The UCSC genome browser database: update 2010
Nucleic Acids Research, doi:10.1093/nar/gkp939
..I think they have implemented the phyloP conservation scores...though I am
not sure about it since I have not browsed it yet...however if they have
implemented the phyloP scores then you will get the amount of conservation
among the species for genes and also for sites I think,
On Mon, Feb 1, 2010 at 1:39 AM, Don Gilbert <gilbertd from bio.indiana.edu>wrote:
> THe various protein databases do clustering of genes.
> You might want to use the number of species or gene copies in a gene
> as a measure of convervation. E.g. Uniprot's UniRef data set.
>>http://www.uniprot.org/uniref/?query=histone&sort=score> (max 5,345 genes at 50% identity)
>http://www.uniprot.org/uniref/?query=obp&sort=score> (max 23 genes at 50% id)
>> -- Don
>> On 2010-01-27, Sidney Cambridge <cambridge from ana.uni-heidelberg.de> wrote:
> > Dear all,
> > I hope my question is not too trivial....
> > I am looking for a quantitative measure of the degree of genetic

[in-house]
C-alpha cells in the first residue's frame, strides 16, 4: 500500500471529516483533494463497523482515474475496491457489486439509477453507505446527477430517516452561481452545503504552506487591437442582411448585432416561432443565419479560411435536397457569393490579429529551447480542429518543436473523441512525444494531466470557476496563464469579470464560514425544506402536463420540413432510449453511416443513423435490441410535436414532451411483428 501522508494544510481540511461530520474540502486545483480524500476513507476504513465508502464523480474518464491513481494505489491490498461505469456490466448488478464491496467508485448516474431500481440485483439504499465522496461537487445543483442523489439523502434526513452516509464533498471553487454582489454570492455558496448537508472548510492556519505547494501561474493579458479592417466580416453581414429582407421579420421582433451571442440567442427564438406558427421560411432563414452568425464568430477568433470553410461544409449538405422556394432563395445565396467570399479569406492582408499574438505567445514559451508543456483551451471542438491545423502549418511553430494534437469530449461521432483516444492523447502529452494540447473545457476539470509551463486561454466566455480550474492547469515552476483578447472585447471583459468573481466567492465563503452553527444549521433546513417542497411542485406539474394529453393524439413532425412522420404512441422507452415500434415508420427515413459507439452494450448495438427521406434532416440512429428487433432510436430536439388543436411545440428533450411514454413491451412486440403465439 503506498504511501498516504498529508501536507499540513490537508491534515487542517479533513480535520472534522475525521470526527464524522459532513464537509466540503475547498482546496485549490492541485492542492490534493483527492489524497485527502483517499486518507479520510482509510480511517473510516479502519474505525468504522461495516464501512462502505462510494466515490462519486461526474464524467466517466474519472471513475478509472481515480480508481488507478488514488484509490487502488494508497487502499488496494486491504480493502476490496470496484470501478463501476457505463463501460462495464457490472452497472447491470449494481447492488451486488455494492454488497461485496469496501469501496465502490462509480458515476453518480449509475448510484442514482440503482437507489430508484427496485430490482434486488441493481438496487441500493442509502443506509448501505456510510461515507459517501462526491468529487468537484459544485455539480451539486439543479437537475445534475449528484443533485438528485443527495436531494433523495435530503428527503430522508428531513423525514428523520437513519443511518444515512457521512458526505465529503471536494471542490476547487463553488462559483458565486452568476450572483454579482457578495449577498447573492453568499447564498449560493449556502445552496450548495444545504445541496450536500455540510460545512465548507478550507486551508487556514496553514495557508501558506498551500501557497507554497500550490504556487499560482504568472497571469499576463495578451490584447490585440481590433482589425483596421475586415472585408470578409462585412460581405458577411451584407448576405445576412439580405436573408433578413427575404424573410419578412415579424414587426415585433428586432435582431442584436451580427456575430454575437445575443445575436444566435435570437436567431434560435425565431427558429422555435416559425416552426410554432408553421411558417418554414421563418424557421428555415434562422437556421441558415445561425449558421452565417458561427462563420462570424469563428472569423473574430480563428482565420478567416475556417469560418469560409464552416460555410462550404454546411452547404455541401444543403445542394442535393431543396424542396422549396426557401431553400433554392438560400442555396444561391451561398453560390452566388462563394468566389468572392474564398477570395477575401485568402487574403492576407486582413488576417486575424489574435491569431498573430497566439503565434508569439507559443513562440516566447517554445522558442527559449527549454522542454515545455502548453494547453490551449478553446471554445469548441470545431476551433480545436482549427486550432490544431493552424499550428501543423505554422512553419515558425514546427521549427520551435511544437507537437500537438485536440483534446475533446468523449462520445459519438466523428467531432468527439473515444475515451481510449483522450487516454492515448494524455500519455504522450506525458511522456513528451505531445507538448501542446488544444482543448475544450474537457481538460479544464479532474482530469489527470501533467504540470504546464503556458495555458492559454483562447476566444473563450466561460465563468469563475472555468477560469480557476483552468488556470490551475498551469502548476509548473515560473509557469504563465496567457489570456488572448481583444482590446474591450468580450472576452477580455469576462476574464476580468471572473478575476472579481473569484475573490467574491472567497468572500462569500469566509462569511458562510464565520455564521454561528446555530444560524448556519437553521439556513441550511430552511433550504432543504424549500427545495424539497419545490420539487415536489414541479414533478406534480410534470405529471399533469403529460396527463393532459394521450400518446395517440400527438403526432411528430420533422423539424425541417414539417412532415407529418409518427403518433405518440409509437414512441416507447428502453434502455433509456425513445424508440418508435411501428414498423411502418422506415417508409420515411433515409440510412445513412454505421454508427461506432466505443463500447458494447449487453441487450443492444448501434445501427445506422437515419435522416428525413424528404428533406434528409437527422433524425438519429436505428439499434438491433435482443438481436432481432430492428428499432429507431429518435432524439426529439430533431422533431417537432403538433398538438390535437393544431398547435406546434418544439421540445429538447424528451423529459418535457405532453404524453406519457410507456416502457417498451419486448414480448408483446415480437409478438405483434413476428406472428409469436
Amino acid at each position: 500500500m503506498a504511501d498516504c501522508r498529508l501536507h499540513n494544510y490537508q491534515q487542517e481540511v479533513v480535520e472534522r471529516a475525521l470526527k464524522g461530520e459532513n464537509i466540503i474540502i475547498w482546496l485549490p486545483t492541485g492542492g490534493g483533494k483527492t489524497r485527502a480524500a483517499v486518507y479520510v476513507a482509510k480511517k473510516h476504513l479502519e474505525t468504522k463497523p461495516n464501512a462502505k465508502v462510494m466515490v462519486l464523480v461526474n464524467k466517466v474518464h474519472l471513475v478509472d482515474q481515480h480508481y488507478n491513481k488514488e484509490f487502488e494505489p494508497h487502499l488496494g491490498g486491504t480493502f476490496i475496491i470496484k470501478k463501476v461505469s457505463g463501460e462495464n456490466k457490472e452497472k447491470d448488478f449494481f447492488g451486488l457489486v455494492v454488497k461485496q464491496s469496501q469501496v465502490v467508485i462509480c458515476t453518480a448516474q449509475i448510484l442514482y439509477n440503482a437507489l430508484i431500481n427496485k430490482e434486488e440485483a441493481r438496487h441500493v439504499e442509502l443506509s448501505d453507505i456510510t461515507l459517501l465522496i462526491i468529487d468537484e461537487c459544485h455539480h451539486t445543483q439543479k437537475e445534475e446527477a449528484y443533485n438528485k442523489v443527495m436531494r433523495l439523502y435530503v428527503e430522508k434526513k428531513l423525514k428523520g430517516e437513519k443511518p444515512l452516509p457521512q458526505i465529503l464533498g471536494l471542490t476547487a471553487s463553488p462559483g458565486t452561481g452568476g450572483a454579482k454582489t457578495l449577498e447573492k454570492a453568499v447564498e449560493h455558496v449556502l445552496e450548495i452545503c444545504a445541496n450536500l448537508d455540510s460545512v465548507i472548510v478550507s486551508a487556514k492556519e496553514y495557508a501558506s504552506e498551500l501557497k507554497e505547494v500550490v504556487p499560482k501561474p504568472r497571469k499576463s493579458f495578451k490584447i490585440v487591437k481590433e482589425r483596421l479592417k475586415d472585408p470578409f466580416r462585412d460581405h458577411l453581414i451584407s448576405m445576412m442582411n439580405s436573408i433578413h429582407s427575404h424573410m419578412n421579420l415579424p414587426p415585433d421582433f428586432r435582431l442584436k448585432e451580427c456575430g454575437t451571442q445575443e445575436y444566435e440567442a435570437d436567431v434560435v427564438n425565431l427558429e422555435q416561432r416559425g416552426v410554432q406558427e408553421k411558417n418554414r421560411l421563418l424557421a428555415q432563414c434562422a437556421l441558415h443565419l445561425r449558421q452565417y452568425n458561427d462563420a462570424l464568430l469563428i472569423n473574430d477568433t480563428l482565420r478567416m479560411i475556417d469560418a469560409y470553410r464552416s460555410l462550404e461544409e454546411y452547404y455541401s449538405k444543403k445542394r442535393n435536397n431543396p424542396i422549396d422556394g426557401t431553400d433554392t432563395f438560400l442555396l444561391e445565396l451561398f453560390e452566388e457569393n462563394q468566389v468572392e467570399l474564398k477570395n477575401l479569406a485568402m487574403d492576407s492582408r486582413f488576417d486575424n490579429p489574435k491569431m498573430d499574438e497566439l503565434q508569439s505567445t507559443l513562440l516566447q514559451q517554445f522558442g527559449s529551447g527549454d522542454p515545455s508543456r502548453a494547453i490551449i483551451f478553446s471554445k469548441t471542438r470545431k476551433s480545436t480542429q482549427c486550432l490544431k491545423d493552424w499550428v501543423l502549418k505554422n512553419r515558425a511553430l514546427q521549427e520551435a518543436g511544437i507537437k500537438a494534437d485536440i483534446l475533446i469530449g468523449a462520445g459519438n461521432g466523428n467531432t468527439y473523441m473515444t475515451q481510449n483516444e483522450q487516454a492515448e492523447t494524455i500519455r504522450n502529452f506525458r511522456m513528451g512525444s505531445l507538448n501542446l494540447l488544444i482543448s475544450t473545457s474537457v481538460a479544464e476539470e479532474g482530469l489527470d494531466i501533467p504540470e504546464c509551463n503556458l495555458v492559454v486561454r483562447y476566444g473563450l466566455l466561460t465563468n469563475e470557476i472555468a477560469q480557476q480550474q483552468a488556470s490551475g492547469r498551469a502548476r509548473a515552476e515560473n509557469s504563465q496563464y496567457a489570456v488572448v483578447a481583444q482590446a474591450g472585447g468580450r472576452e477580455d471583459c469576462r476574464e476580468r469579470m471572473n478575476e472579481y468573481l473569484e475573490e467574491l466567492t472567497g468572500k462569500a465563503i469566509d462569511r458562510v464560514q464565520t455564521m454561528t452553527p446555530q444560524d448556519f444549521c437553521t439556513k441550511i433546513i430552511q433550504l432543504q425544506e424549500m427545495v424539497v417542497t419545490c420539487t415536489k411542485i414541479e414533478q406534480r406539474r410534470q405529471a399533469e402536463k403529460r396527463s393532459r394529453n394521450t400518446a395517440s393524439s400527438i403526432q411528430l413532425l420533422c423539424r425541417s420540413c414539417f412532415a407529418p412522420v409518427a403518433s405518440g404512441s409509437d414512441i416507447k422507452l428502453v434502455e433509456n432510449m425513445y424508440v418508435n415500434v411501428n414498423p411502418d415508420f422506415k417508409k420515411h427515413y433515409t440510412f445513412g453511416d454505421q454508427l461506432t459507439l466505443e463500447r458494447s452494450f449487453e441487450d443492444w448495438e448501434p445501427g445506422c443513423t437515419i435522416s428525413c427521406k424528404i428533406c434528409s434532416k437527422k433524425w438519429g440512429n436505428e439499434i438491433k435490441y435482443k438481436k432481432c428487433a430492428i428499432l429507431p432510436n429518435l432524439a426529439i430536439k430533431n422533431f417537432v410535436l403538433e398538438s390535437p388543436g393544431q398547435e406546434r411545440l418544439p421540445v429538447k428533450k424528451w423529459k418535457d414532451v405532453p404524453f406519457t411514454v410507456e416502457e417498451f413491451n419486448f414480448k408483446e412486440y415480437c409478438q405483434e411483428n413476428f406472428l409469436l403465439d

> > conservation - basically attaching a high value to highly conserved
> > genes such as histones and low values to genes that are not very
> > conserved. Ideally there would be a database for all genes of the
> > mouse or human genome with a 'conservation' value for each gene.
> > Does something like this exist ?
> > Thank you very much in advance !
> > Best,
> > Sidney
> Mol-evol mailing list
>Mol-evol from net.bio.net>http://www.bio.net/biomail/listinfo/mol-evol>
Doctoral Research Fellow,
Laboratory of Ecotoxicology, genomics and Evolution,
Centro Interdisciplinar de Investigação Marinha e Ambiental,
Rua dos Bragas,
and also at
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